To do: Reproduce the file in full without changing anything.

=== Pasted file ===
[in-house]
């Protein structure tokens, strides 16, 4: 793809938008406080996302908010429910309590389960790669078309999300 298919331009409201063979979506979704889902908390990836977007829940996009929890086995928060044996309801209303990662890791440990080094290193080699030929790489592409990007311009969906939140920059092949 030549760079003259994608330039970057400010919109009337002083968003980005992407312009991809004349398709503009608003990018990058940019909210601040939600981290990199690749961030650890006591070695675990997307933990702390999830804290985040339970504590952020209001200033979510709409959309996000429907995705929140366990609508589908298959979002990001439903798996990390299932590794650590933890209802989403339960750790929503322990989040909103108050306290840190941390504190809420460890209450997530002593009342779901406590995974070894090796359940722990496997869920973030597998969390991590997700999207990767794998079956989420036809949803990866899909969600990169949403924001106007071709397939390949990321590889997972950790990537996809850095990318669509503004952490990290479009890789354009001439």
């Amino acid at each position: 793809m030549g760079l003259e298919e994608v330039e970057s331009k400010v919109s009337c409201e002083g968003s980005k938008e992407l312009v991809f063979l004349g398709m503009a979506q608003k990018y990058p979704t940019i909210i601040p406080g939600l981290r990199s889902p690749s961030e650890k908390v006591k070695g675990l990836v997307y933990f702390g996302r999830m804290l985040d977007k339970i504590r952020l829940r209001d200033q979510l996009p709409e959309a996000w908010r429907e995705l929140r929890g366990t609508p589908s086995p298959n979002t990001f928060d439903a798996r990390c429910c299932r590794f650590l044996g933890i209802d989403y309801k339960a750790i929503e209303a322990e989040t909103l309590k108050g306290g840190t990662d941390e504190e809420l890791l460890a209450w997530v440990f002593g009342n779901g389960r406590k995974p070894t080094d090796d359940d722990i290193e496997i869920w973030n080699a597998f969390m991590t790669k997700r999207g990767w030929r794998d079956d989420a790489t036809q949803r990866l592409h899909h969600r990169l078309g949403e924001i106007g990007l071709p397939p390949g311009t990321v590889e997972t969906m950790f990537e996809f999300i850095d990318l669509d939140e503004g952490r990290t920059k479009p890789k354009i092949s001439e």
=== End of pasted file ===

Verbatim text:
[in-house]
């Protein structure tokens, strides 16, 4: 793809938008406080996302908010429910309590389960790669078309999300 298919331009409201063979979506979704889902908390990836977007829940996009929890086995928060044996309801209303990662890791440990080094290193080699030929790489592409990007311009969906939140920059092949 030549760079003259994608330039970057400010919109009337002083968003980005992407312009991809004349398709503009608003990018990058940019909210601040939600981290990199690749961030650890006591070695675990997307933990702390999830804290985040339970504590952020209001200033979510709409959309996000429907995705929140366990609508589908298959979002990001439903798996990390299932590794650590933890209802989403339960750790929503322990989040909103108050306290840190941390504190809420460890209450997530002593009342779901406590995974070894090796359940722990496997869920973030597998969390991590997700999207990767794998079956989420036809949803990866899909969600990169949403924001106007071709397939390949990321590889997972950790990537996809850095990318669509503004952490990290479009890789354009001439």
């Amino acid at each position: 793809m030549g760079l003259e298919e994608v330039e970057s331009k400010v919109s009337c409201e002083g968003s980005k938008e992407l312009v991809f063979l004349g398709m503009a979506q608003k990018y990058p979704t940019i909210i601040p406080g939600l981290r990199s889902p690749s961030e650890k908390v006591k070695g675990l990836v997307y933990f702390g996302r999830m804290l985040d977007k339970i504590r952020l829940r209001d200033q979510l996009p709409e959309a996000w908010r429907e995705l929140r929890g366990t609508p589908s086995p298959n979002t990001f928060d439903a798996r990390c429910c299932r590794f650590l044996g933890i209802d989403y309801k339960a750790i929503e209303a322990e989040t909103l309590k108050g306290g840190t990662d941390e504190e809420l890791l460890a209450w997530v440990f002593g009342n779901g389960r406590k995974p070894t080094d090796d359940d722990i290193e496997i869920w973030n080699a597998f969390m991590t790669k997700r999207g990767w030929r794998d079956d989420a790489t036809q949803r990866l592409h899909h969600r990169l078309g949403e924001i106007g990007l071709p397939p390949g311009t990321v590889e997972t969906m950790f990537e996809f999300i850095d990318l669509d939140e503004g952490r990290t920059k479009p890789k354009i092949s001439e």